Wednesday, February 6, 2008

Melting Pot Cooking and Korean American Recipes: Pavlov reactions?

homemade mandu inspired by my mom's recipe


Today - I have launched a POLL to hear your 'interests' @ Melting Pot Cooking and also if there is interest in new Korean American cooking(you can read more about this at the bottom of this post).

I would LUV your feedback - the POLL is simple and located on the right of this blog page.


Which dish would you like to try the most?

1. curry shrimp ssam: shrimp marinated with curry, peppers, brown sugar, other savory spices, seared and served with fluffy white rice in tender bibb lettuce leaves....

2. mandu: Korean dumplings filled with ground meat and minced vegetable filling. The tightly bound stuffed dumpling are then either boiled, deep fried or prepared as puffy sticky potstickers and served with seasoned soy sauce stock full of fresh minced ginger, garlic, scallions, green chili peppers, dried pepper flakes and sesame oil. Can also be made into a comforting soup with chewy rice cakes. I like making the broth with chicken breasts and smoked ham bones. Add some kick to the soup with the seasoned soy sauce mentioned just recently and you've got comfort in a bowl.

3. a really really good recipe for Korean BBQ Beef aka Bulgogi: I've experimented and narrowed down a fragrant mix so it's got the right balance of salt, sweet, smokey, savory and of course the tenderness factor using really good cuts of beef.

4. clam, garlic & shitake mushroom pizza:
this thin crust pizza is inspired by that pizza stand in Venice Beach, SoCal that is known for it's clam and garlic pizza. I knocked out a perfect system using store or pizzeria bought pizza dough that can be manipulated with lightweight effort into a thin, crispy & chewy resiliance. There are certain elements at play that make it work right. Don't forget the fresh minced basil & parsley with just enough cheese.....

5. avocado, tomato, prosciutto and alfalfa sprout sandwhich on sprouted wheat bread: this is melting pot at it's best from my San Francisco days. I also don't go wimpy on the avocado.....alfalfa sprouts & avocado are a winning combination. If you try to replace it with lettuce it doesn't work.

The poll is located on the right side of this blog. Do let me know as I have plugged Sunday, February 17 @ MIDNIGHT the LAST DAY to VOTE!

I am interested in reader response....taste to challenges?......prefer tradition?.....I am constantly refining my recipes!

*At the end of the poll I will post on the most popular response and perhaps more, depending on readership response.....

*Also - please feel free to comment if you'd like on what part of the world you are writing from; I appreciate that so much!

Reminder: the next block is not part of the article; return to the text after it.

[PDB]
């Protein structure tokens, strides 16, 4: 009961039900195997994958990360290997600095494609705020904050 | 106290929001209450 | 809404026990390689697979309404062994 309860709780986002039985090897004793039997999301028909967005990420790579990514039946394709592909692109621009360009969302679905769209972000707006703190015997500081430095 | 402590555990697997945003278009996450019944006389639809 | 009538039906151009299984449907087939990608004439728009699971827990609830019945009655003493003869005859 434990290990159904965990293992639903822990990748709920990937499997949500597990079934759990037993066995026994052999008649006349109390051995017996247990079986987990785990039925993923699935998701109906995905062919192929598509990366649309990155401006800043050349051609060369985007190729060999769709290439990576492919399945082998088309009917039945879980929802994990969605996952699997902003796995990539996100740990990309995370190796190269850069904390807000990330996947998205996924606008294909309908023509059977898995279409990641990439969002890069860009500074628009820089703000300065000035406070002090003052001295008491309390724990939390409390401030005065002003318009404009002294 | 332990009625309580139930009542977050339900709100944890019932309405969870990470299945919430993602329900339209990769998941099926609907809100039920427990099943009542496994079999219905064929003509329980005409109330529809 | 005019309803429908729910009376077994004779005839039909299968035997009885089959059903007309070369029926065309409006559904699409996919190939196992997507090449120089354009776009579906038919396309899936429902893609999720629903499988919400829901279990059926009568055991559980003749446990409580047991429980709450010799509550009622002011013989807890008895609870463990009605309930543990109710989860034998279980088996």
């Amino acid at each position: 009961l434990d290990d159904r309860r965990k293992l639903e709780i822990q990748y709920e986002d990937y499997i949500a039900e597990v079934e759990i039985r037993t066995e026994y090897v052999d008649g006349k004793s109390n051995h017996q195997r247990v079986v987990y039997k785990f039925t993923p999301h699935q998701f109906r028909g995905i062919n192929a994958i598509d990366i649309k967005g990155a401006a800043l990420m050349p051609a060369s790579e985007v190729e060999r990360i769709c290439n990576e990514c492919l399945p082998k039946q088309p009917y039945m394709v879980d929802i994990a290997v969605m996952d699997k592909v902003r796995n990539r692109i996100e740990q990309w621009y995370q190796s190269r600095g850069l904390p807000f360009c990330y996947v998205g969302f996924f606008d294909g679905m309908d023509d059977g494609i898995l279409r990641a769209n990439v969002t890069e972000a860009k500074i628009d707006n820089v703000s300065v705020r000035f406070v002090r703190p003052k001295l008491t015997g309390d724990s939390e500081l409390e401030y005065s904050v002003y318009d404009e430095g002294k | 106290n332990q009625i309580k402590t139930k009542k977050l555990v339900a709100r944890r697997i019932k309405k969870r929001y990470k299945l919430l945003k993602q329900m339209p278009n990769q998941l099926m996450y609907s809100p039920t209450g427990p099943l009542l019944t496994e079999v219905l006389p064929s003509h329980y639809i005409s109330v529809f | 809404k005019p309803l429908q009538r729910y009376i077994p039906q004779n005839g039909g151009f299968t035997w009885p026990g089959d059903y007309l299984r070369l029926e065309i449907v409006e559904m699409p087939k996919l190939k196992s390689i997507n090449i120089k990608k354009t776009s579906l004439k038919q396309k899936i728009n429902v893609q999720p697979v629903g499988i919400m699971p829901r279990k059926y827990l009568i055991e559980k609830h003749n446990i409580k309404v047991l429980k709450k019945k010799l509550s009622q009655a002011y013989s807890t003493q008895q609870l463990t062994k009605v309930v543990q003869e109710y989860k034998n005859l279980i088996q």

I have been on a Asian cooking quest as of late. For the most part it's prob' because I CANNOT find a digestable Chinese, Korean or Japanese restaurant in my neighborhood....let alone city....let alone all of northeast Florida.....actually the entire UPPER HALF of always, totally OPEN to suggestions.....

I don't even have a standard neighborhood take-out!

If I get real desparate, I call for Indian or Thai take-out.....

So with your insight I can see if these recipes are inticing and inviting.....

It's specifically Asian Melting Pot Cooking....Specifically Korean cooking.

More specifically - let's cut to the chase: Korean-American cooking.

my version of Korean 'Kanjang': a dipping sauce....perhaps like 'fresca' version

I add the word AMERICAN to describe what Korean food has evolved to TODAY in the STATES. I hate the word FUSION, and let's not use the word PAN-ASIAN.....maybe melting pot???....not modern or contemporary that sounds too dated.

No offense to the restaurateurs responsible in the northeast Florida vicinity....but a good portion of the traditional cooking has been watered down to a nothing-ness to please an extremely bland and fearful palate notable for this portion of the country. Great place for hush puppies, ribs, deep fried sweet potatoes and dill pickles - anything fried; you'll find in Jacksonville.

Now about Korean-American cooking: I am trying to describe a type of cooking that has retained it's fiery intensity yet is approachable MAKE and EAT. We're talking TIME while retaining the savory intensity of the ingredients. Anyone out there know HOW LONG IT REALLY TAKES to make EXCEPTIONALLY GREAT KOREAN FOOD? - it does take SOME TIME.....a GREAT DEAL OF TIME.

Don't know about alot of you guys but I have a FULL PLATE re: my schedule & life overall.

But every so often....that spice is nice.....esp. in down home Korean Cooking....real Seoul food....(eckkkkhhh....doesn't that sound cliché? - can't stand that word cliché either)

Pretty sweet (savory, salty, spicy, hot too...) & simple.

Duk Mandu Soup: Rice Cake & Korean dumpling soup with a douse of my simple or "hurry-up kanjang"

© 2008 recipes & photos Ingar Brunnett @


Anonymous said...

tm: there's a lot to bite off and chewse from here. But today I feel like salty and anything with curry will do:)

Anonymous said...

I am a beef lover. Love red meat and would love to find THE RIGHT recipe for K-bbq!

Anonymous said...

They all sound delicious. However, I just returned from Italy recently and I didn't get my fill of prosciutto. So I'm a pushover for any recipe using it.